His ability to write memorable riffs is also apparent in ‘Are ‘Friends’ Electric?’, with the main hook being sampled on the Sugababes’ ‘Freak Like Me’ nearly twenty-five years later. The single went to number one, showing his ability to create music which is considered current in a variety of genres and decades, and Gary said he felt “flattered” to have his music featured on their track.
On the subject of songs becoming hit singles, he believes that “there are a million and one songs which deserve to be classics but have never gotten out of somebody’s bedroom”, because a lot of the time it is out of your hands and down to luck, your record label and the media supporting your music.
So what does the future hold for Gary? Well, he is planning a life-changing move across the pond, to L.A. As someone who describes themselves as “massively British”, Gary admits that he will “miss almost everything”, but that America has some opportunities – and the weather – that Britain can’t offer. He spends a lot time on tour, so is used to long periods away from home; for Gary, “out of all the things you do as a musician … touring is the best part”.
However, he speaks of how continuing to tour into his seventies would be “unrealistic”and that he hopes to move into composing for film and TV, which would allow him “to stay in music [and] to stay doing something exciting and challenging”.
For now though, Gary is preparing for his Machine Music Tour, which will see him play in twelve different venues across the U.K. between May and June. He has an amazing outlook on his career, and while we often read of musicians complaining about the stresses of life on the road and living on a bus, it is refreshing to hear him proclaim “there’s no stress”.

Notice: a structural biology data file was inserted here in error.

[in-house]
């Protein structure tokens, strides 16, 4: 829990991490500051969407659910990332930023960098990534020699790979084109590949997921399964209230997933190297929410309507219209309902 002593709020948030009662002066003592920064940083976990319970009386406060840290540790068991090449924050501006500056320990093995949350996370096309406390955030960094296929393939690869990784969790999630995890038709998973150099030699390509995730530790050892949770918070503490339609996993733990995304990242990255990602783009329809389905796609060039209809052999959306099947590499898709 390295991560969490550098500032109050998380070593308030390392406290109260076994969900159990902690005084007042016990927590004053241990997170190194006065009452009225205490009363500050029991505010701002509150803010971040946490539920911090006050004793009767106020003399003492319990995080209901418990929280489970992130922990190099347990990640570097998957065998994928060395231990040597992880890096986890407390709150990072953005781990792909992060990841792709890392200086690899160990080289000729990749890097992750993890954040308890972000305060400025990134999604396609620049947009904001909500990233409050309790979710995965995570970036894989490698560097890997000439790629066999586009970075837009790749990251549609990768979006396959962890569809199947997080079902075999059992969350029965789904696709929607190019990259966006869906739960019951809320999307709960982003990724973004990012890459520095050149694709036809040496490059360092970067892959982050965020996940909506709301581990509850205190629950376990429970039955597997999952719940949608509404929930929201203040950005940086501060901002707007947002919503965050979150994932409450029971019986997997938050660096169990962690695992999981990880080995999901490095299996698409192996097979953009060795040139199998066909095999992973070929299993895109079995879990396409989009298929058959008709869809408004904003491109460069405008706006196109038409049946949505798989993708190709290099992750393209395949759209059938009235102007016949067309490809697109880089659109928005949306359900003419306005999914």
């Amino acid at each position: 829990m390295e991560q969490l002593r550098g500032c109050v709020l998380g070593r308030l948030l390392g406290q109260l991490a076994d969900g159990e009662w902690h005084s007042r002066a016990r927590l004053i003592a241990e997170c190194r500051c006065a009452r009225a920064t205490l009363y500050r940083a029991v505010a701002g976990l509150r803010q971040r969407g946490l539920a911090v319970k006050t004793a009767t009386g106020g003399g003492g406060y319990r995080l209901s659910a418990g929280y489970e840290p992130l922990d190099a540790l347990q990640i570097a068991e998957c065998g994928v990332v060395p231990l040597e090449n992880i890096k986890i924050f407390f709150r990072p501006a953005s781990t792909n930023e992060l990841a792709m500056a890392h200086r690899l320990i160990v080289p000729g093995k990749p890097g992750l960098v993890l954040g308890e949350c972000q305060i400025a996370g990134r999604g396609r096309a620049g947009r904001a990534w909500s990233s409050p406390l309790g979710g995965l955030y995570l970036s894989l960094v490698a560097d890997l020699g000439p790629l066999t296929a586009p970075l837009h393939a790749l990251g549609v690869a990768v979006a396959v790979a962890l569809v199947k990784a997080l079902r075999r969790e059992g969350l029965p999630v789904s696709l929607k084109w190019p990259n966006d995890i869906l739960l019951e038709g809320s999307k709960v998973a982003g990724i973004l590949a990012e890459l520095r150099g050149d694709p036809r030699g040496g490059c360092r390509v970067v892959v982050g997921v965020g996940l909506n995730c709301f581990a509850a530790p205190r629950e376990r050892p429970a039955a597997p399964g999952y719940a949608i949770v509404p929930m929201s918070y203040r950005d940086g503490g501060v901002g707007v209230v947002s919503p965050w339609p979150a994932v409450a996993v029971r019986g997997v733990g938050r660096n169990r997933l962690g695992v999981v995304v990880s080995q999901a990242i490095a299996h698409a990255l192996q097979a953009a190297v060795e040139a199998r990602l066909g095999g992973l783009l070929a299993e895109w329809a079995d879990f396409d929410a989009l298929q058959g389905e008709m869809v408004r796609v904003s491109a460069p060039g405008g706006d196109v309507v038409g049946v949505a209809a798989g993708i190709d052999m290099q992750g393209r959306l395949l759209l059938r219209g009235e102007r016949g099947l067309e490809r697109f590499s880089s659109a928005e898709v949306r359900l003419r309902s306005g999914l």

He revels in the joy that he is able to “stand up on stage every night and sing songs to people that like them, and then get paid for it” and it is clear that, wherever his career takes him and whatever country he ends up in, he will always be – at heart – a London lad with an exceptional gift, who still has a great deal to give the music world.
With the start of another year, once again comes the inevitable list of resolutions. For myself, and many others, the barrage of ‘New Year, New You’ themed campaigns drives me to dieting extremes, and causes my Januarys to consist of one fad eating regime after another. From Beyoncé’s fortnight of solely drinking a maple syrup and pepper concoction to the ‘What Would Jesus Eat?’ diet – you name it, I’ve tried it. However, from the get go, failure is imminent as my fatal crutch is – and will most likely always be – chocolate. For me, nothing can destroy a health kick like chocolate can; one square of Cadburys can lead to a whole cake and once I’ve fallen off the wagon, there’s no getting back on. Then one year I discovered that I could still get my chocolate fix, but in a much healthier and guilt free form. Here are three of my favourite chocolate quenching recipes, all of which include at least one of your five a day and cut down on ingredients such as butter in order to lower the overall fat content. That said, like any meals which contain confectionary or sugary products, these dishes should be eaten in moderation; but by occasionally integrating them into your food routine they allow you to have a yummy treat whilst still forming part of a nutritious and balanced diet.